Dykstra’s local adaptation


Amy sampled achenes from each location and sowed plots with achenes from each source at each site


In 2008, Amy Dykstra began an experiment to quantify the extent to which Echinacea populations are locally adapted. Local adaptation occurs when individuals from a local population exhibit greater fitness when growing in their local environment than when growing in another environment and when individual from a population in that other environment exhibit greater fitness when growing in their own environment. To quantify local adaptation, one needs a reciprocal transplant experiment.

Amy hypothesized higher seedling establishment and fitness for local versus foreign achenes reciprocally transplanted among widely separated locations. To test this, she selected three remnant Echinacea populations—one in Western South Dakota, in Central South Dakota, and near our study site in Western Minnesota—at approximately the same latitude. The three sites differ in climate, with maximum summer temperature increasing and annual precipitation decreasing to the west.

Amy collected one head from each of fifty randomly selected individuals at each collection site in August 2008. In November, she sowed achenes from each source into two blocks at each site. She planted an average of 24 achenes at 150 positions in each block, for a total of 21,678 total achenes. In 2009, she assessed seedling survival. Since then, Amy (with help from Team Echinacea) has assessed fitness of individuals at each site annually, measuring flowering status, number of rosettes, number of leaves, and length of longest leaf of all surviving individuals, along with making notes of herbivory (damage to leaves).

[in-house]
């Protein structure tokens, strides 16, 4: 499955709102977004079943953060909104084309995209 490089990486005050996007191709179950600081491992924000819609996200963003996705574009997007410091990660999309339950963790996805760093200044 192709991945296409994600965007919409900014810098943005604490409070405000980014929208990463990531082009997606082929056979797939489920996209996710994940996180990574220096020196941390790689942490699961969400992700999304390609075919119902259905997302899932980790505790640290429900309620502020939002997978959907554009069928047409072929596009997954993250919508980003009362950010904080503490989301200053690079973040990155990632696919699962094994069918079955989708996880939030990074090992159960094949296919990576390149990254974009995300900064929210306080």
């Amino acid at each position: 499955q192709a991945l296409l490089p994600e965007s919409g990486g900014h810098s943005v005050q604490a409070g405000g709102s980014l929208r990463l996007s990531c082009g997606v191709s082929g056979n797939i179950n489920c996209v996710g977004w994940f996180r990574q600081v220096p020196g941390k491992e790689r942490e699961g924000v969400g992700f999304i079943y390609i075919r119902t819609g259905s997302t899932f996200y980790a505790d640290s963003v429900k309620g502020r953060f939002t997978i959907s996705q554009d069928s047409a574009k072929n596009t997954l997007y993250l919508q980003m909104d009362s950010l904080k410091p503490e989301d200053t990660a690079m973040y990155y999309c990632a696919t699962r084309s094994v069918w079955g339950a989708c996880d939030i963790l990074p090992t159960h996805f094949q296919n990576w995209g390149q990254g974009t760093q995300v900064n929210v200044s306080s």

Start year: 2008

Study sites: Grand River National Grassland (Western South Dakota), Samuel H. Ordway Prairie (Central South Dakota), Staffanson Prairie Preserve (West Central Minnesota), and Hegg Lake WMA (West Central Minnesota).

Overlaps with: Dykstra’s interpopulation crosses

Link to flog posts: Read updates and annual reports about this common garden experiment on our flog (field blog) as written by Amy and other members of Team Echinacea.